Epilepsy Ireland is delighted to announce that a new research grant has been awarded to Prof David Henshall at the Royal College of Surgeons in Ireland.
The grant of €144,484 is co-funded by Epilepsy Ireland and the Health Research Board and will support Prof Henhsall's new three-year study entitled "MicroRNAs in the mechanism of ketogenic diet therapies and as biomarkers in paediatric epilepsy".
This is the ninth project supported by Epilepsy Ireland since our Research Funding Scheme was established in 2009 and will take our investment in Irish epilepsy research to over €900,000 in that time.
The new study aims to find out more about the Ketogenic Diet as a treatment for epilepsy in children. The ketogenic diet represents an alternative treatment for many children who do not respond to anti-epileptic drugs. Studies show that altering how much fat and carbohydrates are consumed changes how the body obtains its energy. For reasons that are not well understood, this reduces the occurrence of seizures. A key problem is that only half of children placed on the diet show an improvement but at the moment there is no way to know in advance which children will benefit and which won't.
Prof Henshall's team are regarded internationally as world-leaders in the emerging field of microRNAs in epilepsy. MicroRNA's are a group of molecules found in cells which dampen down gene activity by reducing protein levels. Prof Henshall and others have found that blood levels of some microRNA are different in adults with epilepsy. They think this is because the brain makes unique microRNAs and that stress or injury such as occurs in epilepsy results in the appearance of these molecules in the blood. The team also has animal model evidence that the ketogenic diet directly alters brain levels of certain microRNAs.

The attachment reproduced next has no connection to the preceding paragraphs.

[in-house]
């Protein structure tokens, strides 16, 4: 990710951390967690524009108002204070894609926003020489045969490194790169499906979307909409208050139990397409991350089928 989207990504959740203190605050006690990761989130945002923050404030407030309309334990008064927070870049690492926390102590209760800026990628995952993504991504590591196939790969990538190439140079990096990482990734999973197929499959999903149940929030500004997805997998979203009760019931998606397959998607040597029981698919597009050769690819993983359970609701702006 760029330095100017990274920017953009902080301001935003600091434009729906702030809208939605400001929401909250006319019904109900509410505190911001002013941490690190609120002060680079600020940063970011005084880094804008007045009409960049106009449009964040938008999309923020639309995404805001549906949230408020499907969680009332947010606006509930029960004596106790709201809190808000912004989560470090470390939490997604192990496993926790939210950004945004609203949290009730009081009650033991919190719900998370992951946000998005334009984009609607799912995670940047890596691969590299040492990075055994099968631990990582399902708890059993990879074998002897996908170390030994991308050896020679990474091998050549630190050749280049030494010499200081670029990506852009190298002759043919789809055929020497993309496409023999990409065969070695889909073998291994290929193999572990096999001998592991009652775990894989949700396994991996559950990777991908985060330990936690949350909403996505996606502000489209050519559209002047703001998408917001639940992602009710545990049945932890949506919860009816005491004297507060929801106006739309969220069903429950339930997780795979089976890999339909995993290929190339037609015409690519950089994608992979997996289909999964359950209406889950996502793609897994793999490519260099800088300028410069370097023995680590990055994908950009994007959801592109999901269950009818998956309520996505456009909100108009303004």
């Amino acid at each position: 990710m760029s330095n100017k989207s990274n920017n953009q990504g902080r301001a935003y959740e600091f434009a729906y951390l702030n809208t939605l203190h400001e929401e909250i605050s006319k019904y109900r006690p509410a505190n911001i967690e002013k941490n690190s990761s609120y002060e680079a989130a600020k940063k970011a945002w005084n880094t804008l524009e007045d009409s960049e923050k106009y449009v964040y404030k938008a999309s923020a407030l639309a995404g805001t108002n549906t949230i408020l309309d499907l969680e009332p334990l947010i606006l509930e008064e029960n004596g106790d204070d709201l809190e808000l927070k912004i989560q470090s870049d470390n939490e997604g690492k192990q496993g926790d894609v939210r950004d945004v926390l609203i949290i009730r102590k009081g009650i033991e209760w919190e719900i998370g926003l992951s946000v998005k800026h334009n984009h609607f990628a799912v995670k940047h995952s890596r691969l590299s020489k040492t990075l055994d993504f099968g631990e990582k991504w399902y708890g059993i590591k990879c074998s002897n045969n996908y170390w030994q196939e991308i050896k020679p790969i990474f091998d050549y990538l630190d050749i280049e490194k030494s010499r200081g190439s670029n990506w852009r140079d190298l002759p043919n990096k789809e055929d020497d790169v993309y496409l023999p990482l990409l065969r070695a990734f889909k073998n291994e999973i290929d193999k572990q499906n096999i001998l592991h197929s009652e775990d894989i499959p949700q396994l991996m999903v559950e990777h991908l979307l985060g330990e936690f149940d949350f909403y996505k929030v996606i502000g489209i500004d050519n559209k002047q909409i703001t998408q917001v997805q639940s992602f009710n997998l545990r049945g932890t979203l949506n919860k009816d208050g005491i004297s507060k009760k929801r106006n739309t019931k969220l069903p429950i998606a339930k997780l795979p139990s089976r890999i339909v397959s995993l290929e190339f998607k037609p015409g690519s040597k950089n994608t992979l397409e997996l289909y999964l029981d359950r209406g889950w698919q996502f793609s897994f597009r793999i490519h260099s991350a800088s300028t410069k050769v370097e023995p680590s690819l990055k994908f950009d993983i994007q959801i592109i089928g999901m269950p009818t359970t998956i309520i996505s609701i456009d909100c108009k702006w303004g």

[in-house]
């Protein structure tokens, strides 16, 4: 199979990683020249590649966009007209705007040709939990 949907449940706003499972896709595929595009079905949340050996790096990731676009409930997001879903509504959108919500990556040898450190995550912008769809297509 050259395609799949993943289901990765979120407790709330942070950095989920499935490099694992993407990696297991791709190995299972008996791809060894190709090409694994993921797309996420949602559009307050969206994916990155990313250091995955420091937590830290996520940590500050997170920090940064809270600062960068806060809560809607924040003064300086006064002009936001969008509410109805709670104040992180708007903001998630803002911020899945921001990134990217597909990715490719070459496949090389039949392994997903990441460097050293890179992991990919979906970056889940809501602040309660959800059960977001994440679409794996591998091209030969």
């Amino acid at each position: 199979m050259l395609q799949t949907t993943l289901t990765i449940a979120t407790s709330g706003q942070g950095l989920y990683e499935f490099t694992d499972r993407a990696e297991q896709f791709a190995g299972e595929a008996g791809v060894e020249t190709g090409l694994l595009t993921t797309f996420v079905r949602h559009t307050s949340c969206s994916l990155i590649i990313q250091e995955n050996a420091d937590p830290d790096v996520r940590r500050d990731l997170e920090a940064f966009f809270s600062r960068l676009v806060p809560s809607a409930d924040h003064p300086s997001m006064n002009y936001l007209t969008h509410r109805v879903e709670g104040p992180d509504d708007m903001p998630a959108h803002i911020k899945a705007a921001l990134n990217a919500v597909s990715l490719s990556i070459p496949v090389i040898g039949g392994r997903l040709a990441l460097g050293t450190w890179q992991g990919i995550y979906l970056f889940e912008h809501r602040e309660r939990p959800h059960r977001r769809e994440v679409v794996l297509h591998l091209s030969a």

The proposed research will investigate whether microRNA levels in blood samples or other body fluids (urine, saliva) can tell us which children with epilepsy will do best on the ketogenic diet. It will shed new light on how the diet works and potentially give doctors a new way to predict outcomes in advance, a development which would have significant implications for the treatment of drug resistant epilepsy in children.
The award has been made following our call for new proposals in late 2015, which led to a total of 11 applications for funding, the highest since 2012.
Epilepsy Ireland CEO Peter Murphy said "The response to the latest call for proposals was phenomenal with proposals submitted on a wide range of epilepsy-related topics from psychosocial aspects of epilepsy through to basic science. The quality of the applications was also higher than in previous years, based on the rigorous international peer review we undertook and it is regrettable that only one new project can be funded at this time. Epilepsy Ireland remains committed to investing in local epilepsy research and we believe that Prof Henshall's project has huge practical potential to improve the treatment of epilepsy in children, not just in Ireland but worldwide".
Work will commence on the new study later in 2016.